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Taking Charge of Your Health


– [Voiceover] When you picture
someone treating depression, and maybe when you think
about therapy more generally, you might picture something
like the scene here. Someone lying on a couch
discussing their problems while a bearded serious
therapist, who happens to look a lot like Freud, listens and takes notes and maybe occasionally gives the patient some kind of insight. But this is an overly simplistic picture of psychological therapies,
which can actually be really diverse. But before I talk about
specific ones, I want to note two things about all
psychological therapies. The first is that
therapists go through years of training to get where they are, so chances are they
have helped individuals with depression in the past. The second thing is that the
therapist doesn’t know you. They aren’t personally invested
in you or your problems. Both of these things making
talking to a therapist very different from talking
with a family member or a friend. The first type of therapy
I want to talk about here is also the oldest, and
that’s psychodynamic therapy. This is the type of therapy
that looks most like that couch picture from before. It is based on the idea
that depression is caused by a loss in a person’s life, either a real one or a symbolic one. This loss could also be
conscious or unconscious. The goal of this type of therapy
is to give a person insight into their thoughts and behaviors. In doing so they can
help them find the root of their depression, the
symbolic loss in their life that lead to their
current depressive state. They do this by talking, not necessarily about their problems, but about anything that comes to their mind at that moment. The job of the therapist is
to guide that discussion, to focus their attention
on certain details. This therapy is meant to
be continued long term, because as it turns out
it can take a long time to shift through and
identify unconscious causes. But unfortunately this type
of therapy is generally not effective in treating depression. Another thing that I want to focus on is the term “psychotherapy,”
because we have Freudian psychotherapy, that’s what we’ve been talking about here, but these days the term psychotherapy is generally used as an umbrella term for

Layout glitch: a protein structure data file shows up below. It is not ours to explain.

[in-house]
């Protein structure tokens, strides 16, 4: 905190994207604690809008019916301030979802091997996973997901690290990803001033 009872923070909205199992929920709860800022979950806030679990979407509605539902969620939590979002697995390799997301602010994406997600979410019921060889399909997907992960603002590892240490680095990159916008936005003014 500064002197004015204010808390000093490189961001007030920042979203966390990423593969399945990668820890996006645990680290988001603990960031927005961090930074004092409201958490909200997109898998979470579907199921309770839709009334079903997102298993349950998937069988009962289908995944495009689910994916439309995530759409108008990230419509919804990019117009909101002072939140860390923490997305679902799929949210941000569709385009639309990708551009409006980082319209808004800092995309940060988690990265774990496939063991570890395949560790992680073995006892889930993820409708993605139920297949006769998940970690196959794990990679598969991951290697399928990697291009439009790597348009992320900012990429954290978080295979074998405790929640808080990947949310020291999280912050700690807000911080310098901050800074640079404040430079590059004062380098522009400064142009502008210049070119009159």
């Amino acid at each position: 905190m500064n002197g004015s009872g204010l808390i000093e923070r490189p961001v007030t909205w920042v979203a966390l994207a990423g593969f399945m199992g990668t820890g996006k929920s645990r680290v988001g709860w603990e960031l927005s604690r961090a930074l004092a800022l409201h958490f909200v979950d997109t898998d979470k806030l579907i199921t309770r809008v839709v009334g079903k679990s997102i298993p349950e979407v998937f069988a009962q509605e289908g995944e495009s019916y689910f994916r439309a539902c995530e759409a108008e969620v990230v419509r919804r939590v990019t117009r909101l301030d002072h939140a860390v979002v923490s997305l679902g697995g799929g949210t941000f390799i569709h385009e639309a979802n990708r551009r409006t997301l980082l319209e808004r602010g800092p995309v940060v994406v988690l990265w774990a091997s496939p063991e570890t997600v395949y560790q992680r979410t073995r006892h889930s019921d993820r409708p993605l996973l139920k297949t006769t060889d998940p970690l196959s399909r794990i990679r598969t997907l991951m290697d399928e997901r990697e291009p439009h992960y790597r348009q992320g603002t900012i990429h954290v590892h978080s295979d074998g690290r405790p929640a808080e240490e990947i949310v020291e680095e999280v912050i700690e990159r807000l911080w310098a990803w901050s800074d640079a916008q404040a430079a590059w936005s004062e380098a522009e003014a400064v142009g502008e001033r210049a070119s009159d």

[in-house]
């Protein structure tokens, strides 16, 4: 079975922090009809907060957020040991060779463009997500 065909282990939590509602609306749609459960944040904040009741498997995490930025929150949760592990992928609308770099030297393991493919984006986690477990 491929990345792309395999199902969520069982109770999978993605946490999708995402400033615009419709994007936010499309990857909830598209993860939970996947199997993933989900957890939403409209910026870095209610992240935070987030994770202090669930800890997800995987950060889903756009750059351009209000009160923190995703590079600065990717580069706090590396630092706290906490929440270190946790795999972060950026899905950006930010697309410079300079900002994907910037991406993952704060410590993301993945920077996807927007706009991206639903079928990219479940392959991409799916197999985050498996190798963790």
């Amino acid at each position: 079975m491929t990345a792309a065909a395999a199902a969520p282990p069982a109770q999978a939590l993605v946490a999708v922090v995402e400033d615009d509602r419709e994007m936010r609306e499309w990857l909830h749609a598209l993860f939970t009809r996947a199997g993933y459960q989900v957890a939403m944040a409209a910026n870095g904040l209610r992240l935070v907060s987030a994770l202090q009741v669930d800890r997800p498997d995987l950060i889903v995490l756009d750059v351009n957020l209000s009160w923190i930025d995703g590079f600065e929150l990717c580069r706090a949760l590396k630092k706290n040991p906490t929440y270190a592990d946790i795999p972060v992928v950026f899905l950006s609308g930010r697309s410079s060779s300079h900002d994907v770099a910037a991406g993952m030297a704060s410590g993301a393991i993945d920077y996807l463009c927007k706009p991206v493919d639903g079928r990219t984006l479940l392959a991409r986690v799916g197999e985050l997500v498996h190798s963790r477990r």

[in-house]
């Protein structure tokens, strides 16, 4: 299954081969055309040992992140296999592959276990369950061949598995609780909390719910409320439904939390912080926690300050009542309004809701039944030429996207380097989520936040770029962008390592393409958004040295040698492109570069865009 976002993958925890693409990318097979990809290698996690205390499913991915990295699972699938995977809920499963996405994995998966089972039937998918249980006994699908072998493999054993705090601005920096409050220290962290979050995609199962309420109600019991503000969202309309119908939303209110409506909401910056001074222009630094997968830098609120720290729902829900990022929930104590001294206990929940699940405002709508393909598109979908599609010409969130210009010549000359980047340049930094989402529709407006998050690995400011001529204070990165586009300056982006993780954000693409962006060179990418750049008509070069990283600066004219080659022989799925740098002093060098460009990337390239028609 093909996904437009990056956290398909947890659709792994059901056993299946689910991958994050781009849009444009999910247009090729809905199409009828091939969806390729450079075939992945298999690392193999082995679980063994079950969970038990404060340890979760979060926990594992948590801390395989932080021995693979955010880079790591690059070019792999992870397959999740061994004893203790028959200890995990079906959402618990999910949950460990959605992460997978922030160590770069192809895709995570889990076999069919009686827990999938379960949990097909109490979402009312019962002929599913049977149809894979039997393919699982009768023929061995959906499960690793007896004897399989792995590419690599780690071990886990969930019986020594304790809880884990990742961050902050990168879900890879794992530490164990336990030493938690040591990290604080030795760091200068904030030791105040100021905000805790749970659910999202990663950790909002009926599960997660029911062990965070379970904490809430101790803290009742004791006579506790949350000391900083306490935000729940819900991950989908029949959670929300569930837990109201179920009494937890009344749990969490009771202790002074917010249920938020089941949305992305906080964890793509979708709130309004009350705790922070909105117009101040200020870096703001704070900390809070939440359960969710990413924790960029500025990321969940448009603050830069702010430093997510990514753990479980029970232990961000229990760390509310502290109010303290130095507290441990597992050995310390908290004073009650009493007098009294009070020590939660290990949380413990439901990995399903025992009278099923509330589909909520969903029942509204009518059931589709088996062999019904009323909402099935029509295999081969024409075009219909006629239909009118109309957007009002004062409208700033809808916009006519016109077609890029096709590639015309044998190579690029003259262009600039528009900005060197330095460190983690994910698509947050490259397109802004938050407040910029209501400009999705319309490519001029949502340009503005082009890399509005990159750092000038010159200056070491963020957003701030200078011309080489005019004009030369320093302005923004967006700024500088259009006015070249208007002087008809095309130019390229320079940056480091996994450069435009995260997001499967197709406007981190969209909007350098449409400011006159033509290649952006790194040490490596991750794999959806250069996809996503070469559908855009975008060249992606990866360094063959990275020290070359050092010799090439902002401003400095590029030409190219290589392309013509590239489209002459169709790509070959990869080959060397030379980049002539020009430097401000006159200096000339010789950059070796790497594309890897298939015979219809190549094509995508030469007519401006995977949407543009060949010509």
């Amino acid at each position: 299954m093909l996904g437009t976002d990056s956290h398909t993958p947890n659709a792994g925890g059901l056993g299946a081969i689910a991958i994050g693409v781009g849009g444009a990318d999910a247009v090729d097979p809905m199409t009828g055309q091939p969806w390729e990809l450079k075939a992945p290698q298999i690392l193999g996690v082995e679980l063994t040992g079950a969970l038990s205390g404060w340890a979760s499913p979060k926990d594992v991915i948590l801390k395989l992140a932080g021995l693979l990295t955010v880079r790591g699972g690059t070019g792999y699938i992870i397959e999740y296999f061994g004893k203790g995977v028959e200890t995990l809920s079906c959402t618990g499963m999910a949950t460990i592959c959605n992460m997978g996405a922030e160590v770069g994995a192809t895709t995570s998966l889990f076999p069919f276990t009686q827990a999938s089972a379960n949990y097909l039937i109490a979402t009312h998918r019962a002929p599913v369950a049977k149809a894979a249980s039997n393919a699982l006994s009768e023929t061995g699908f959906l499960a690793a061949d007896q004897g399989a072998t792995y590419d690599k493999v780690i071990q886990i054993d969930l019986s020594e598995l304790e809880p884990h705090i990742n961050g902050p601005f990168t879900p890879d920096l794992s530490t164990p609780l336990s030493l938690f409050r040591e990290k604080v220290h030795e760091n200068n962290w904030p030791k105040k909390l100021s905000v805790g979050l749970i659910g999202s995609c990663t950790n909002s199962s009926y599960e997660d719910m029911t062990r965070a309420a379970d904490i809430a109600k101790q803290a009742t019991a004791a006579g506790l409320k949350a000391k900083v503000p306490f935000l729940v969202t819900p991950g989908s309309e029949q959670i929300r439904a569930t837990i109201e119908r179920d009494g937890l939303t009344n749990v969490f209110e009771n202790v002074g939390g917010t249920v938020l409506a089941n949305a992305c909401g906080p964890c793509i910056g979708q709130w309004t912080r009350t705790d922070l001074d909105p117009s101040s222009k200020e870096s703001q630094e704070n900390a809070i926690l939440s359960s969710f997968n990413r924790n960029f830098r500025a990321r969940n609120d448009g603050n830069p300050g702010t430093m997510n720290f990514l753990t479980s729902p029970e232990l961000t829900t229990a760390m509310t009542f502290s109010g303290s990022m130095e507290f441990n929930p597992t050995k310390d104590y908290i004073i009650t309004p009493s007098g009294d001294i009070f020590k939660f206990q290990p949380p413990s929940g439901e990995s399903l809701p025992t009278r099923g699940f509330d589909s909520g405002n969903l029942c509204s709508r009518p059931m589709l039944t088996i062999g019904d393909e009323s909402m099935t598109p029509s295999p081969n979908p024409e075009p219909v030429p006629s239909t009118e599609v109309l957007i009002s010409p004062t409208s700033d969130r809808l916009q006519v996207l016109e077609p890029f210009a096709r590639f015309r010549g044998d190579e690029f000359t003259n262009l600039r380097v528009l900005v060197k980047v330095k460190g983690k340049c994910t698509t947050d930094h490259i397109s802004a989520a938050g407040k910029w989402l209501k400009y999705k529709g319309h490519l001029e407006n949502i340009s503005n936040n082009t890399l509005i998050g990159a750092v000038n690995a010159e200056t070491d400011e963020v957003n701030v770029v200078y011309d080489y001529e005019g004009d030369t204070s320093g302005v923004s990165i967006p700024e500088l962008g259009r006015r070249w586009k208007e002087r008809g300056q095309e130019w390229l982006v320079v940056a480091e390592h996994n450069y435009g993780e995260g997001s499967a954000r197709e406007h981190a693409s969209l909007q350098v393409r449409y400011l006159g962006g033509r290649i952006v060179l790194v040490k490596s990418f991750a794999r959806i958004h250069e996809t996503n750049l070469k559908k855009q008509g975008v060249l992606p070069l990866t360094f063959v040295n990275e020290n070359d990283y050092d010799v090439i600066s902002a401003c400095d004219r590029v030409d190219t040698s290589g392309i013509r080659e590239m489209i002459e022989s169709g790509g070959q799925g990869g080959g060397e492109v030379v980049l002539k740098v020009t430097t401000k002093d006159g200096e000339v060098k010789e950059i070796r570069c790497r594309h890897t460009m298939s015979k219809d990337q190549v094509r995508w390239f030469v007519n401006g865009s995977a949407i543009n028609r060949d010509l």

many different therapies, some of them really effective. Although these may look different from traditional psychotherapy, they all do use it as a base. One example of a modern
form of psychotherapy is called “inter-personal
therapy,” it’s also known as IPT. The idea behind this
type of psychotherapy is that social networks and
social support can kind of act as a buffer against depression. IPT focuses on helping
people be more aware of their social networks. Specifically it’s goal is
to help people be more aware of the ways that their actions might be preventing them from maintaining close social relationships
with those around them. The goal is to help the
individual with depression improve these social
relationships as a means to decrease their depressive symptoms. Unlike traditional psychotherapy,
this type of therapy is meant to be short term. It focuses on strategies
rather than discussing the past and looking for insights. Instead of lying on a couch and talking about their relationship
with their mother, they might talk about ways to
reconnect with their mother. It’s much more action oriented. The next therapy that
I want to talk about is behavioral therapy, and
behaviorism in general does away with hidden
concepts like the unconscious. Instead it focuses on people’s behaviors. As it relates to depression,
the ideas is that depression stops a person’s
energy and makes them withdraw from their social contexts. A combination of these two
things reduces a person’s access to pleasurable activities,
so all of the things that they once enjoyed doing. Because they are no longer
going out and having fun, this reinforces their negative mood. The goal of behavioral therapy is to focus on strategies instead of
thinking about the past. But rather than focusing on
ways to fix relationships like IPT, the goal of
behavioral therapy is to get the person out
of the house and back to the activities that they once enjoyed. By increasing social contact
with friends and family and by forcing the individual
to engage in activities that they once found pleasurable, even if they don’t find
them pleasurable now, they will eventually feel better. Through repetition they
will eventually begin to enjoy them again. This therapy, which is short
term, let me write that down, this therapy is actually quite effective. It turns out that going
through the motions really does make people
feel better over time. But one problem with
this style of therapy is that people find it really hard. People with depression
might find taking part in these activities to be really stressful and really intimidating. Another problem is that people don’t start feeling better right away,
it isn’t spontaneous. In fact, it can be a few weeks
before they see improvement, before they start enjoying
these activities again. Because of this, some individuals might have a hard time sticking with it. If behavioral therapy is more focused on changing people’s
behaviors, cognitive therapy is about changing people’s thoughts. The idea behind this
theory is that how we feel is largely a factor of how
we think about the world and how we interpret the world around us. Over time people develop
automatic negative thoughts and irrational assumptions. Imagine a person going around
thinking to themselves, “I am worthless.” Think about how thinking
about that statement and repeating it over